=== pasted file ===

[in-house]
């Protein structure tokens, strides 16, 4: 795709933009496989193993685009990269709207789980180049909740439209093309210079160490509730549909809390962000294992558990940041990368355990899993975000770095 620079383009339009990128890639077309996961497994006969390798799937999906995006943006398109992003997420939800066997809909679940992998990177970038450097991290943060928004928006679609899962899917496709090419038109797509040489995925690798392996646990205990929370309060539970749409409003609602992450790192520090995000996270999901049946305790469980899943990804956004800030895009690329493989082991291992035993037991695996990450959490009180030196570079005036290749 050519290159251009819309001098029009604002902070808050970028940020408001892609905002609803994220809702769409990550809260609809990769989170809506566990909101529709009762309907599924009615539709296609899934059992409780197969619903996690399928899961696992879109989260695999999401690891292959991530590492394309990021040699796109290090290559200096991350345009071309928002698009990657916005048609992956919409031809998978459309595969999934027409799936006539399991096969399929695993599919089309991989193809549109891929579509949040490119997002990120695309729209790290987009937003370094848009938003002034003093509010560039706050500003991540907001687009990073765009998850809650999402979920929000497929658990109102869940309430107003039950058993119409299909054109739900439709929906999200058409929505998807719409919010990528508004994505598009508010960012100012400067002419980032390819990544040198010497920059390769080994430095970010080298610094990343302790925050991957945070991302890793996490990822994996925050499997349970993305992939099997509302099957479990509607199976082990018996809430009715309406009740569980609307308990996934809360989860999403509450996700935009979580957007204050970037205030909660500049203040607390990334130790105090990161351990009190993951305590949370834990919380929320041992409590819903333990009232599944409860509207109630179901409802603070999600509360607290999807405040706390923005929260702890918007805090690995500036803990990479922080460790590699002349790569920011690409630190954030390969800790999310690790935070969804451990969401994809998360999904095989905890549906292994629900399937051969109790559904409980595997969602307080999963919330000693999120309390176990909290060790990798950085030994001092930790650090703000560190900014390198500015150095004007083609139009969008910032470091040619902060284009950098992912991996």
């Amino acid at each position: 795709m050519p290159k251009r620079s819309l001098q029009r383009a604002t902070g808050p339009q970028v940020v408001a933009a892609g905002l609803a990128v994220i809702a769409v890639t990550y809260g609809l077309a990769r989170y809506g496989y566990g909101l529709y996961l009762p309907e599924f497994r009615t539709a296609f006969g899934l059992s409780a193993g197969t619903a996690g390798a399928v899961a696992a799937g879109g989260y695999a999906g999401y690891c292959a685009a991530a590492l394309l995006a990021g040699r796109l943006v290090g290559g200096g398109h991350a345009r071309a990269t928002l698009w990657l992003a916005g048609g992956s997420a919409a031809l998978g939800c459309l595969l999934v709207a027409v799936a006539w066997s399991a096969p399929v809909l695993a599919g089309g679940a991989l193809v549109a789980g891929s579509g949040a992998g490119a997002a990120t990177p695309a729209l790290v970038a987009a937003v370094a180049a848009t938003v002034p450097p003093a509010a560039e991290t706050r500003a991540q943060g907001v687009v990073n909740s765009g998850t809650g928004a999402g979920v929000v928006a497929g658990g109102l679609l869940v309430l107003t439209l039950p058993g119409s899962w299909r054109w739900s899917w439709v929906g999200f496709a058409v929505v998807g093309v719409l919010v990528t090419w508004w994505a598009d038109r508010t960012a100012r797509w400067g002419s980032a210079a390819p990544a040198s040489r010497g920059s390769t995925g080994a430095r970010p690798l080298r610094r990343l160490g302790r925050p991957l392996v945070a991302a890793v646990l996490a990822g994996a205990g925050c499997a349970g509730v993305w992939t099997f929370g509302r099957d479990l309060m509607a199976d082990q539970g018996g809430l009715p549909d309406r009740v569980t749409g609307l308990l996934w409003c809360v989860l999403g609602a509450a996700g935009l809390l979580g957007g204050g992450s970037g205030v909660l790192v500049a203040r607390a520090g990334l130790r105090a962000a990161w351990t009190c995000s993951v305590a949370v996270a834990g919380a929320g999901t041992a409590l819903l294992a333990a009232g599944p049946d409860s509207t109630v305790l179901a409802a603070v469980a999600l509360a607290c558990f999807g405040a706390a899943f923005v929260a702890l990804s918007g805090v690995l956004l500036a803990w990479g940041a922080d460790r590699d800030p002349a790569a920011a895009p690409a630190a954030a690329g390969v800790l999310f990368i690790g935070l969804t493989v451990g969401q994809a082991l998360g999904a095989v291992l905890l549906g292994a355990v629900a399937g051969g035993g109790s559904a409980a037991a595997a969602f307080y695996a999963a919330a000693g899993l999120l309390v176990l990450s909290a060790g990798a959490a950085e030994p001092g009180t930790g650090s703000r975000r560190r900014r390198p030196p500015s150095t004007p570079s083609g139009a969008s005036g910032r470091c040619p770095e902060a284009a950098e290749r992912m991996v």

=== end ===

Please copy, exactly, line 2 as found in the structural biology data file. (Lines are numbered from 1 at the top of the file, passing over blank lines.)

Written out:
């Protein structure tokens, strides 16, 4: 795709933009496989193993685009990269709207789980180049909740439209093309210079160490509730549909809390962000294992558990940041990368355990899993975000770095 620079383009339009990128890639077309996961497994006969390798799937999906995006943006398109992003997420939800066997809909679940992998990177970038450097991290943060928004928006679609899962899917496709090419038109797509040489995925690798392996646990205990929370309060539970749409409003609602992450790192520090995000996270999901049946305790469980899943990804956004800030895009690329493989082991291992035993037991695996990450959490009180030196570079005036290749 050519290159251009819309001098029009604002902070808050970028940020408001892609905002609803994220809702769409990550809260609809990769989170809506566990909101529709009762309907599924009615539709296609899934059992409780197969619903996690399928899961696992879109989260695999999401690891292959991530590492394309990021040699796109290090290559200096991350345009071309928002698009990657916005048609992956919409031809998978459309595969999934027409799936006539399991096969399929695993599919089309991989193809549109891929579509949040490119997002990120695309729209790290987009937003370094848009938003002034003093509010560039706050500003991540907001687009990073765009998850809650999402979920929000497929658990109102869940309430107003039950058993119409299909054109739900439709929906999200058409929505998807719409919010990528508004994505598009508010960012100012400067002419980032390819990544040198010497920059390769080994430095970010080298610094990343302790925050991957945070991302890793996490990822994996925050499997349970993305992939099997509302099957479990509607199976082990018996809430009715309406009740569980609307308990996934809360989860999403509450996700935009979580957007204050970037205030909660500049203040607390990334130790105090990161351990009190993951305590949370834990919380929320041992409590819903333990009232599944409860509207109630179901409802603070999600509360607290999807405040706390923005929260702890918007805090690995500036803990990479922080460790590699002349790569920011690409630190954030390969800790999310690790935070969804451990969401994809998360999904095989905890549906292994629900399937051969109790559904409980595997969602307080999963919330000693999120309390176990909290060790990798950085030994001092930790650090703000560190900014390198500015150095004007083609139009969008910032470091040619902060284009950098992912991996």